When Obama and the House GOP Spoke
BY Nancy Scola | Friday, January 29 2010
"Now, part of the reason I accepted your invitation to come here was because I wanted to speak with all of you, and not just to all of you. So I'm looking forward to taking your questions and having a real conversation in a few moments." That's how Barack Obama opened up an absolutely remarkable question-and-answer session at the House GOP caucus retreat, held at the Renaissance Baltimore Harborplace Hotel, that just wrapped a short time ago.
For about an hour and a half this afternoon, Obama and congressional Republicans engaged in Q&A that managed to be substantive, spirited, engaging, and even hugely entertaining. In other words, the way politics deserves to be in the United States, but much more akin to the "question time" of the British parliament than the scripted posturing that often passes for political engagement in this country.
(You can follow along with the Twitter commentary about the possibility of doing more "#questiontime" here. You can also watch the full thing online now, or wait for the C-SPAN rebroadcast tonight at 8 EST.)
What resulted was a far more engaging hour and a half of television than the pre-crafted performance that was Wednesday night's State of the Union. There was even a certain group-therapy flavor to it. President Obama seemed to get a visceral pleasure out of parrying on the nitty-gritty of health care reform down in Baltimore today. ("You know, Mike," he said to House Republican Conference Chair Mike Pence, "I've read your legislation...But here -- here's the thing...) There are scattered reports that Republicans were appreciative of the chance to engage, even if there was also grumbling that maybe it wasn't such a brilliant idea, in retrospect, to agree to the White House's reported request to broadcast the session; it aired live on cable channels and C-SPAN online. But as important as it might have been for this exchange to happen, the more important part is that we got to watch it take place. Neither Obama nor Republicans have been particularly well served by the chattering-past-one-another tone of the last year either, and they more or less know it. While Obama got the limelight and the podium today, Republicans were able to get in some pointed and provocative questions.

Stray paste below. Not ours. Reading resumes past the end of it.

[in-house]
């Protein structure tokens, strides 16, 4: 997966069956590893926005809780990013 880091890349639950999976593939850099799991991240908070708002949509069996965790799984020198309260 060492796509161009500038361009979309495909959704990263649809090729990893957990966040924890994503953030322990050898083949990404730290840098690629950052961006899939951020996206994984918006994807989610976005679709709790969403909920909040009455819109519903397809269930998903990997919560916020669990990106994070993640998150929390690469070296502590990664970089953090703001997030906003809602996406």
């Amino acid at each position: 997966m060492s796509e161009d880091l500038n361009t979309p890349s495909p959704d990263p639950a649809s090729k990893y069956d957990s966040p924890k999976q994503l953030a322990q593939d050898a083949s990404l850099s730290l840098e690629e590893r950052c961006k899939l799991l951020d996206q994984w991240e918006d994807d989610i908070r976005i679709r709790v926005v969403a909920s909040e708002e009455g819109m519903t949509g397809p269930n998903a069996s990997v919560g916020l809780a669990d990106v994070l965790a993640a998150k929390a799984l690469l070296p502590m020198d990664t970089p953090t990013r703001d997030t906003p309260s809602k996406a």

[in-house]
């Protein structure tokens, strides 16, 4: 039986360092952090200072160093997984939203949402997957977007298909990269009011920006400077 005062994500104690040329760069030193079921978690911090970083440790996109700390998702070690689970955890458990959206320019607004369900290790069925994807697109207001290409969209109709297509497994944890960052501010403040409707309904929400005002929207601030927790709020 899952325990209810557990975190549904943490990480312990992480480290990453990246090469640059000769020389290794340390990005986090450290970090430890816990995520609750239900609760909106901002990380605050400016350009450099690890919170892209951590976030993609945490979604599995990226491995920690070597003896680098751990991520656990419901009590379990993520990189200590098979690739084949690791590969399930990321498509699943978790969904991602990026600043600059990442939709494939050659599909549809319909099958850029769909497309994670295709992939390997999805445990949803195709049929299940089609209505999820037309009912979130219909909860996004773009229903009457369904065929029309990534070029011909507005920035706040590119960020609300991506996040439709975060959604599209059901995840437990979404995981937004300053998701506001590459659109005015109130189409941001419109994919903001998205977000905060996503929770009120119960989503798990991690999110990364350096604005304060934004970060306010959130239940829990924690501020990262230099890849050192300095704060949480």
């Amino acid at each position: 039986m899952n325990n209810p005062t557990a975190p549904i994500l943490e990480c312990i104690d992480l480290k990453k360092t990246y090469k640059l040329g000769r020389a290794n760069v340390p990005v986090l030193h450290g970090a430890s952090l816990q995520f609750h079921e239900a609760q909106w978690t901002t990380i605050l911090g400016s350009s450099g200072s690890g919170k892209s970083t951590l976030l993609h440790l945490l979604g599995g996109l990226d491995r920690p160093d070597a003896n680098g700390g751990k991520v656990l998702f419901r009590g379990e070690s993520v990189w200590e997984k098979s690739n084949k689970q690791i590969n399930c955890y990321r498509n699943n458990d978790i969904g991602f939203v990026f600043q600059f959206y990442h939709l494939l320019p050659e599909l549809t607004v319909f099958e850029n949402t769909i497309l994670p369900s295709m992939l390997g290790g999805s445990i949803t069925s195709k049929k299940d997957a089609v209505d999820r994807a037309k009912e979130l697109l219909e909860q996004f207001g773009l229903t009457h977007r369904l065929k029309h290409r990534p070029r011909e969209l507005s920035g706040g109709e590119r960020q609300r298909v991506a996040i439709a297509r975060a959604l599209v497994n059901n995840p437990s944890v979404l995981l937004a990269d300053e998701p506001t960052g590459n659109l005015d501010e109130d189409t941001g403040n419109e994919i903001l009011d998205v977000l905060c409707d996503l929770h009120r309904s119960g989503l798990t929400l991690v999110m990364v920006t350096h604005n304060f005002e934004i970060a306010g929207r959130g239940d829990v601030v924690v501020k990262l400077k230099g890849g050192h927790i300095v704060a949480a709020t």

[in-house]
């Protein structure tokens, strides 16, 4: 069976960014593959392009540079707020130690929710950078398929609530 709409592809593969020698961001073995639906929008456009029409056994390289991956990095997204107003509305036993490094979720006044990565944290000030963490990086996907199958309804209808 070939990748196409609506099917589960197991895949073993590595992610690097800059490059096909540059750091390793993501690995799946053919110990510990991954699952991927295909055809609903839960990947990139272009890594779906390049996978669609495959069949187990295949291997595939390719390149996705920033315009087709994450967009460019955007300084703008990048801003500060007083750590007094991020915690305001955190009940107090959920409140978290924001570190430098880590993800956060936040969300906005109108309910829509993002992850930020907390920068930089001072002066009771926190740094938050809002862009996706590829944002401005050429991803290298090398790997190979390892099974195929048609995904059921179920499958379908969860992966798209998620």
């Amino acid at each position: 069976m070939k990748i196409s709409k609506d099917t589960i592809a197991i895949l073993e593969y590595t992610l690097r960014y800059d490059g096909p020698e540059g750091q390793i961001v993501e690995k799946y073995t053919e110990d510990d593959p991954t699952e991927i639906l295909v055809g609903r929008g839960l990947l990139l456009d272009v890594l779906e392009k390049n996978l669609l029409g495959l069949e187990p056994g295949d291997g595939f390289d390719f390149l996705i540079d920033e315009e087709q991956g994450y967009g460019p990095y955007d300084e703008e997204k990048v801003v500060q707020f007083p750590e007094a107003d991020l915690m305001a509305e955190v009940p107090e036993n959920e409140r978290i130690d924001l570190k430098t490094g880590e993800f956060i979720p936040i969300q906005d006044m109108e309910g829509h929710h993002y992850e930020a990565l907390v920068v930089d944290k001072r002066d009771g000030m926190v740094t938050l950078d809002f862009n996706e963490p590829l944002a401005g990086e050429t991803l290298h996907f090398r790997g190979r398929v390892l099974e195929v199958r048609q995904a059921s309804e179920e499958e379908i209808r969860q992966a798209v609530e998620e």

It had its appeal. Politically interested folks on Twitter were set alight by the passion of the session, and a call to make this a more regular event almost immediately sprung up. Things move fast these days. Question time quickly became "#questiontime." At 1:41 EST, Mother Jones writer David Corn tweeted a request for C-SPAN to push for government to regularly engage in "#questiontime," and by 1:45 C-SPAN had already tweeted, "We're on it!"
Afternoons like today's point to something that often gets missed in discussions about pushing for greater transparency in American politics. There's real possibility that the more people actually get to see and participate in the inner workings of the political process, the less reflexively suspicious of politics they actually are. The more willing they are to grant that not everyone who holds different political views is either shamefully ignorant or downright malicious. Cynicism grows best in the dark.
That was part of the appeal of Obama's promise to broadcast health care negotiations on C-SPAN, even if the actual logistics of that were always pretty crazy. Politics is about humans, driven by humans. You saw that, for example, when Rep. Pete Roskam of Illinois recalled the State Senator Obama he once knew. Obama seemed to take a pause to remember that guy too. A political moment like today's is a reminder that at its core, and at its best, politics comes down to real people battling over powerful ideas. And that's the "sport" part of politics well worth the watching.